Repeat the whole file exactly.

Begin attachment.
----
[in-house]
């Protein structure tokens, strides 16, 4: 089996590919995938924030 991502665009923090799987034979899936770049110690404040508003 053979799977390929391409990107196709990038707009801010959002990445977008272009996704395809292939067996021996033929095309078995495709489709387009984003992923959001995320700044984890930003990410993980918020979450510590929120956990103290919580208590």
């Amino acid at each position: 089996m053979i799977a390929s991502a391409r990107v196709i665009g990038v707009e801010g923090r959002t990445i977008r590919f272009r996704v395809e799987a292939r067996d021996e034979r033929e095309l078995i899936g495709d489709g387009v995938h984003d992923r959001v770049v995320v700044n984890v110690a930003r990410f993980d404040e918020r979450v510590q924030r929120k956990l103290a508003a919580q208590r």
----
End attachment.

[in-house]
């Protein structure tokens, strides 16, 4: 089996590919995938924030 991502665009923090799987034979899936770049110690404040508003 053979799977390929391409990107196709990038707009801010959002990445977008272009996704395809292939067996021996033929095309078995495709489709387009984003992923959001995320700044984890930003990410993980918020979450510590929120956990103290919580208590």
């Amino acid at each position: 089996m053979i799977a390929s991502a391409r990107v196709i665009g990038v707009e801010g923090r959002t990445i977008r590919f272009r996704v395809e799987a292939r067996d021996e034979r033929e095309l078995i899936g495709d489709g387009v995938h984003d992923r959001v770049v995320v700044n984890v110690a930003r990410f993980d404040e918020r979450v510590q924030r929120k956990l103290a508003a919580q208590r």